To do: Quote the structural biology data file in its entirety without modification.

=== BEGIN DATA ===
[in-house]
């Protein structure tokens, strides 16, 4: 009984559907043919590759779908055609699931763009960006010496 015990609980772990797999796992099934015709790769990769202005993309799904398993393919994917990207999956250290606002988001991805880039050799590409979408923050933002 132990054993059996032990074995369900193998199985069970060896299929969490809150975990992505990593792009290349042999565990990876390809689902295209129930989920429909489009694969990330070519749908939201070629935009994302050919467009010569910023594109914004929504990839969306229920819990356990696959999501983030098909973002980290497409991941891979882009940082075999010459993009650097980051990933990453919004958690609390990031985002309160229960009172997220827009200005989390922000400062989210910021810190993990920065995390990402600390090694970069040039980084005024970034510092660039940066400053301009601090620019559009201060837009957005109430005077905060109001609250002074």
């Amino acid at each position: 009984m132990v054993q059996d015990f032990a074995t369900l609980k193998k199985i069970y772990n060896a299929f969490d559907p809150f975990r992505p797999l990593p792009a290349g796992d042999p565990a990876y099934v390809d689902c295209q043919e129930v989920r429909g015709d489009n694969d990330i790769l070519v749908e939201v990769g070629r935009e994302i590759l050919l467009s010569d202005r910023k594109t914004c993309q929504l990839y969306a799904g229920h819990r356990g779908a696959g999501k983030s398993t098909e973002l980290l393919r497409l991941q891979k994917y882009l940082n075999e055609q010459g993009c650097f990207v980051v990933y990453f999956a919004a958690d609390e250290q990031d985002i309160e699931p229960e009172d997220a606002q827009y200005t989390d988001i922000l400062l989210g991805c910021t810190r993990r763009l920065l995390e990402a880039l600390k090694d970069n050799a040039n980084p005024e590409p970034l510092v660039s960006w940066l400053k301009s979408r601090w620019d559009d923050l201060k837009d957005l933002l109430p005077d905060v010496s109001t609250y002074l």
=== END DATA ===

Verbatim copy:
[in-house]
């Protein structure tokens, strides 16, 4: 009984559907043919590759779908055609699931763009960006010496 015990609980772990797999796992099934015709790769990769202005993309799904398993393919994917990207999956250290606002988001991805880039050799590409979408923050933002 132990054993059996032990074995369900193998199985069970060896299929969490809150975990992505990593792009290349042999565990990876390809689902295209129930989920429909489009694969990330070519749908939201070629935009994302050919467009010569910023594109914004929504990839969306229920819990356990696959999501983030098909973002980290497409991941891979882009940082075999010459993009650097980051990933990453919004958690609390990031985002309160229960009172997220827009200005989390922000400062989210910021810190993990920065995390990402600390090694970069040039980084005024970034510092660039940066400053301009601090620019559009201060837009957005109430005077905060109001609250002074």
């Amino acid at each position: 009984m132990v054993q059996d015990f032990a074995t369900l609980k193998k199985i069970y772990n060896a299929f969490d559907p809150f975990r992505p797999l990593p792009a290349g796992d042999p565990a990876y099934v390809d689902c295209q043919e129930v989920r429909g015709d489009n694969d990330i790769l070519v749908e939201v990769g070629r935009e994302i590759l050919l467009s010569d202005r910023k594109t914004c993309q929504l990839y969306a799904g229920h819990r356990g779908a696959g999501k983030s398993t098909e973002l980290l393919r497409l991941q891979k994917y882009l940082n075999e055609q010459g993009c650097f990207v980051v990933y990453f999956a919004a958690d609390e250290q990031d985002i309160e699931p229960e009172d997220a606002q827009y200005t989390d988001i922000l400062l989210g991805c910021t810190r993990r763009l920065l995390e990402a880039l600390k090694d970069n050799a040039n980084p005024e590409p970034l510092v660039s960006w940066l400053k301009s979408r601090w620019d559009d923050l201060k837009d957005l933002l109430p005077d905060v010496s109001t609250y002074l």